Cultural and social expectations dictate that individuals as members of one culture or society interact with other members, it is in the interpersonal relationships and interactions that the individual has with others that socialization occurs (Hofstede, 2000). The first interpersonal relation that an individual in any culture would have is confined in the family. Growth and maturation however dictates that the individual relate and interact with other people outside of his or her family, this could be teachers, caregivers, classmates and friends.
Interacting with other people widens the perspective of the individual, in play children learn how to communicate and compromise, in the classroom, they learn to compete and cooperate and in the workplace, they learn to conform and collaborate (Hofstede, 2000). Everyone is part of a group, be it the family, a neighborhood, a class, a department, or a community. A fully functioning and healthy individual would be a member of two or more groups, and for each group, a different set of rules and expectations apply.
A universal characteristic of groups is that it consists of two or more individuals who are interacting and behaving towards a common goal. Within this setting, group members constantly communicate, cooperate, and conform to the rules and objectives of the group (Guss, 2002). For example, a gang of adolescent boys had been formed based on friendship, and each member subscribes to the rules of the gang, thus behaviors like rites of initiation are meant to strengthen the member’s commitment to the group.
The goal of the gang may simply be to cultivate their friendship and protect each other, thus the members would cooperate in order to achieve that goal (Brew, Hesketh & Taylor, 2001). In contrast, a group of teenagers in a bus is not really a group because they do not have shared rules and expectations, although they may have the same goal, and that is to reach their destination. Groups also tend to form and break up over the course of life events and human development. The behavior of groups and its members are also heavily influenced by the dominant culture in which it is situated.
A group of workers in a collectivist culture like that of South Korea would strongly conform to the rules and regulations of the organization they work for (Hofstede, 2000). Complaints against company practices or policies are expected to be minimal such that collectivist cultures places value on group cohesion, unity, and cooperation. Workers in South Korea would believe that they are working not for themselves but for their families, their organization and their country.
Thinking of one’s self above others in this culture is frowned upon, thus, not many individuals take leadership roles because it calls attention to oneself (Hofstede, 2000). Thus, workers conform without question, they cooperate with the given policies and they build relationships among the workers. On the other hand, a group of workers in an individualist culture like the US is not as easily conforming and cooperative as the workers in South Korea. Individualist cultures places importance on individual achievement, individual differences, self-expression and nonconformity (Hofstede, 2000).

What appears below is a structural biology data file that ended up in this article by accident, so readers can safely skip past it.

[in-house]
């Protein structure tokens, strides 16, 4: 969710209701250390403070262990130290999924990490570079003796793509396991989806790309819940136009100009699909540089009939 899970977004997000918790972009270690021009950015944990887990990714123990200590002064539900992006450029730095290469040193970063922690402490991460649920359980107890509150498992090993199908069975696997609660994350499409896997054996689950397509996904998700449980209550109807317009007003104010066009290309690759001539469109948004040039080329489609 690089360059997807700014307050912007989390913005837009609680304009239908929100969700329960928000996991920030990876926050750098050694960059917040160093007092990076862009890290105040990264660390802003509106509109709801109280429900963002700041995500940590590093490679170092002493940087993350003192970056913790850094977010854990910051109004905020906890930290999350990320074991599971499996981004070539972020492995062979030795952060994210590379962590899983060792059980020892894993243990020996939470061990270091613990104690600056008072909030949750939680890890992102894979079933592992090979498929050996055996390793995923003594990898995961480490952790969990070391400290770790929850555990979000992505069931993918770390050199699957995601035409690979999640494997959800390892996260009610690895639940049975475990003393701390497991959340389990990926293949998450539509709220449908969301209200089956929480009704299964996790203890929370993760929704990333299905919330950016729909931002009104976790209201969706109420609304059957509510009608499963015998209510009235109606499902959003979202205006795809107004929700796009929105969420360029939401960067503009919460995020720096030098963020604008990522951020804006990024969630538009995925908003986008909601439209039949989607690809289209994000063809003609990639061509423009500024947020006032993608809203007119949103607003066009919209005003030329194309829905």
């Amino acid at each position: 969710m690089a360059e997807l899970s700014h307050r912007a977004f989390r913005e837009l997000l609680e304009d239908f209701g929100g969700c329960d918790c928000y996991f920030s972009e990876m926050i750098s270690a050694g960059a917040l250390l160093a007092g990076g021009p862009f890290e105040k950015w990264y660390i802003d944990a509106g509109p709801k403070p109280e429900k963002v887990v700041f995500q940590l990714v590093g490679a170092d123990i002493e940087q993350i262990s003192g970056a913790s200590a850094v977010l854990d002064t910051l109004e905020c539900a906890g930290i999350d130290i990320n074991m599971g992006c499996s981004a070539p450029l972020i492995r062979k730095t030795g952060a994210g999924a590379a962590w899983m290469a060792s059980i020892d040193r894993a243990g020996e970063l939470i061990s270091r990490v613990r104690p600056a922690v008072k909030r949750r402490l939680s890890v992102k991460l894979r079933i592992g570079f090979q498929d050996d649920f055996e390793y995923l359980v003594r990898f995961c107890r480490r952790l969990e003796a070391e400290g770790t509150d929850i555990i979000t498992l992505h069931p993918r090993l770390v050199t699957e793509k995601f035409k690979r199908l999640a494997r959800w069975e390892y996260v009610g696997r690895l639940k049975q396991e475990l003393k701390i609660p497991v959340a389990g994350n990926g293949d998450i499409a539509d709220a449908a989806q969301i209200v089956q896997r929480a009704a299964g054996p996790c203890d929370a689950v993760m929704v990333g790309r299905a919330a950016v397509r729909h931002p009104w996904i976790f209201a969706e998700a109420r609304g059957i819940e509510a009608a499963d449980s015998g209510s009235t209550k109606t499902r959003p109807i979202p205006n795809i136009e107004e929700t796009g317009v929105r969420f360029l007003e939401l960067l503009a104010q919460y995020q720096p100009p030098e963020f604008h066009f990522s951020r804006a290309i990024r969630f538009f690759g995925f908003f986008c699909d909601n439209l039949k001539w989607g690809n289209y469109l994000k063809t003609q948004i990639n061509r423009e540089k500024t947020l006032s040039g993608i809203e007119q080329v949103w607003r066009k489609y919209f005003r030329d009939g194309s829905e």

Workers in the US would join organizations that provide them with the opportunities for individual achievement and professional growth. To a certain degree, US workers do conform to the expected behavior of workers, but only if they perceive it as a necessary requirement of their individual performance. For example, workers generally attend company activities because they get something out of it, or because it is required of them to come and attendance would have positive implications in one’s performance rating (Hofstede, 2000).
In this culture, workers are vocal about their ideas and opinions about the organization’s policies, they are confrontational such that demanding increase in one’s salary is the norm, not the exception. References Brew, F. P. , Hesketh, B. , & Taylor, A. (2001). Individualistic-collectivist differences in adolescent decision making and decision styles with Chinese and Anglos. International Journal of Intercultural Relations, 25, 1-19. Guss, C. D. (2002).
Decision making in individualistic and collectivistic cultures. In W. J. Lonner, D. L. Dinnel, S. A. Hayes, & D. N. Sattler (Eds. ), Online Readings in Psychology and Culture (Unit 4, Chapter 3), (http://www. wwu. edu/~culture), Center for Cross-Cultural Research, Western Washington University, Bellingham, Washington USA. Hofstede, G. (2000). Culture’s consequences: Comparing values, behaviors, institutions, and organizations across nations (2nd ed. ). Thousand Oaks, CA: Sage.
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